I have said it before so I will say it again, the new data value ecosystem see data captured by the Internet of Things, managed by blockchains, automated by artificial intelligence, and all incentivised using crypto-tokens. For a summary of the thesis take a look at the introductory blog.
Clickbait headline aside, if we aren’t careful we are going to end up replicating data silos we hoped blockchains and decentralised technologies would remove. This is why the transport layer of our investment thesis: the Convergence Ecosystem, is so important. For us the transport layer includes but not limited to four components: data interoperability like say haja networks; value interoperability like Polkadot, AION, Cosmos and atomic swaps; transport and messaging protocols like telehash and whisper, and state communication protocols like Lightning Network for Bitcoin, Raiden Network for Ethereum and IOTA’s Flash Channels.
The technologies of this layer are less mature than the layers below, but will become ever more critical as blockchains and DLTs proliferate if we are to avoid the same data silos that exist today in the Web 2.0 era. It is at this layer where interoperability protocols are developing for messaging, value, data and state — and we are beginning to see the contours of a so-called ‘Internet of blockchains’. In the full paper we explore each of the interoperability protocols, this blog is an extract of value and data interoperability.
Value interoperability across multiple blockchains refers to the ability of digital assets in one blockchain to interact with assets in another. The most straightforward example for an interoperable transaction would be one in which an individual transfers a cryptocurrency on one blockchain in exchange for cryptocurrency on another, for example, Bitcoin exchanged for Litecoin or XRP. Interoperability matters as it enables multiple ledgers to compound the benefits offered by each. Through limiting the flow of value in a blockchain to a single ledger, one risks creating new “decentralised” DLT-based siloes that cannot interact with each other at scale. By enabling ledgers to interact with one another with a communication protocol layer, improvements in security, speed, cost of transactions can be attained.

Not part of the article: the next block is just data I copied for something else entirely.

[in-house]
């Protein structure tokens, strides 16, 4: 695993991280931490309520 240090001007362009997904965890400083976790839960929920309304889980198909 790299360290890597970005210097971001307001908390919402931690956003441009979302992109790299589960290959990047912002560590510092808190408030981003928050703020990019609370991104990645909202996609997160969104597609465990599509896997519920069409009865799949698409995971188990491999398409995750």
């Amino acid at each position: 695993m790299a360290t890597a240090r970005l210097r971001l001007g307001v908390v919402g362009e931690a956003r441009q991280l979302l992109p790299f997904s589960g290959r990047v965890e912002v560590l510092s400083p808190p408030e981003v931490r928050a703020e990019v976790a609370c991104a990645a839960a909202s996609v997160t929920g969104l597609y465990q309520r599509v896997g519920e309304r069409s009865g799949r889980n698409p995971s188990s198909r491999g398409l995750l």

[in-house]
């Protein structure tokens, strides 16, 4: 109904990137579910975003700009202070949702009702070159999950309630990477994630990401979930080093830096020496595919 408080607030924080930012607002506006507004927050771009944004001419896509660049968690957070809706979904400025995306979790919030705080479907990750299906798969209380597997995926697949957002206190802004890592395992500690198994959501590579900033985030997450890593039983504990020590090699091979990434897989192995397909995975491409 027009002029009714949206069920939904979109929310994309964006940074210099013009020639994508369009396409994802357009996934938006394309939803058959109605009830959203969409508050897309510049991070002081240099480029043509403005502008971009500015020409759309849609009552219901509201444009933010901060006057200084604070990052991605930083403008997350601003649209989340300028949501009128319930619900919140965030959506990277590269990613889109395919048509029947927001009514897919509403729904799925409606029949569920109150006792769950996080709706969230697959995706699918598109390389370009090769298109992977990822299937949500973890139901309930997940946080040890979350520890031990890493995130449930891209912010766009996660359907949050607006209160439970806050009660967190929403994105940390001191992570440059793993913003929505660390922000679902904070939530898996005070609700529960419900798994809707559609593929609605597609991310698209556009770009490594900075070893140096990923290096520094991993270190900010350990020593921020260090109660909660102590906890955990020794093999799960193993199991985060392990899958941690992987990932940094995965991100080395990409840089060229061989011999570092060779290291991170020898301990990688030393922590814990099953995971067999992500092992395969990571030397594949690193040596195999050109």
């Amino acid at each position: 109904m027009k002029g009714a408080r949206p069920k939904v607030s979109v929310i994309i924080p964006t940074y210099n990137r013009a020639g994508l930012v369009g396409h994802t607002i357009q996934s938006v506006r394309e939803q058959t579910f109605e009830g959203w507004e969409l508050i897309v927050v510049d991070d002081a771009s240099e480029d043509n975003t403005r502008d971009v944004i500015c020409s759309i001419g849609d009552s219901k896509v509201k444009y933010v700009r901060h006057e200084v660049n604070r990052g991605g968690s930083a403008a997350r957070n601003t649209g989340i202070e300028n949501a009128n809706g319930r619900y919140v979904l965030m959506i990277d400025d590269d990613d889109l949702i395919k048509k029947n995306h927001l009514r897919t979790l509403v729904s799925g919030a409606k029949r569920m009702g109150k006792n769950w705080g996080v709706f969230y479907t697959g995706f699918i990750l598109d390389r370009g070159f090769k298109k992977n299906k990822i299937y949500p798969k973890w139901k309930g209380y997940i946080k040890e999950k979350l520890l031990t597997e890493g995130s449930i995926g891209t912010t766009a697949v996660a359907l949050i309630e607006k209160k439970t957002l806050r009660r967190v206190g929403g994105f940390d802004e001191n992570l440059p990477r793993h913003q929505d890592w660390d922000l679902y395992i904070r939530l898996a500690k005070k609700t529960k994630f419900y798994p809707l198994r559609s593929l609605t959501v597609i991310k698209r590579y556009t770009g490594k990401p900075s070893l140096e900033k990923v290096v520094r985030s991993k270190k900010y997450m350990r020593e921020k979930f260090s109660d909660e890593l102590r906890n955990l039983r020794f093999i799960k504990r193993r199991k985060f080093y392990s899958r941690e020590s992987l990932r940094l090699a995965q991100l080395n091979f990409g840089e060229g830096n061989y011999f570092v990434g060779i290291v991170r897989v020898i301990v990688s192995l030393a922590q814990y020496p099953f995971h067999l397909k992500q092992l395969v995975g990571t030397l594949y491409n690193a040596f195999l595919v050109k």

There are multiple approaches to obtaining interoperability, each with a focus on a specific function. One of the simplest forms is through a relayer. These utilities check for transactions in one chain and “relay” that information to another. BTC Relay, for instance, allows Ethereum smart contracts to verify a Bitcoin transaction without any intermediary. This enables Ethereum DApps and smart contracts to accept Bitcoin payments. A new generation of cross-chain transaction enablers allows exchanges to occur without a centralised party. Atomic cross chain swaps use hash time locked contracts to enable two parties to interact with tokens from different ledgers with each other without the need for an intermediary.
Atomic cross chain swaps will be crucial in creating a new generation of decentralised exchanges. Cosmos, Polkadot and Komodo are a handful of projects with an explicit focus on the space. Interoperability protocols also often enhance privacy through zero-knowledge proofs. They enable verifying the accuracy of a computation without knowing the variables involved. Through sending a transaction across multiple ledgers, tracking the source and recipient of a transaction can be made drastically more difficult. One could also consider decentralised exchanges such as EtherDelta as an interoperability enabler. Although restricted to ERC20 tokens, they allow individuals to trade their tokens for another one without relying on a central authority. One could trade their Storj tokens received as payments for leasing their computer’s storage space out and buy INS tokens to receive discounts at a retail outlet without having to move coins from their wallet with the help of the likes of 0x and Kyber. While decentralised exchanges come with new challenges — especially liquidity — they offer the promise of delivering significant security improvements over centralised exchanges.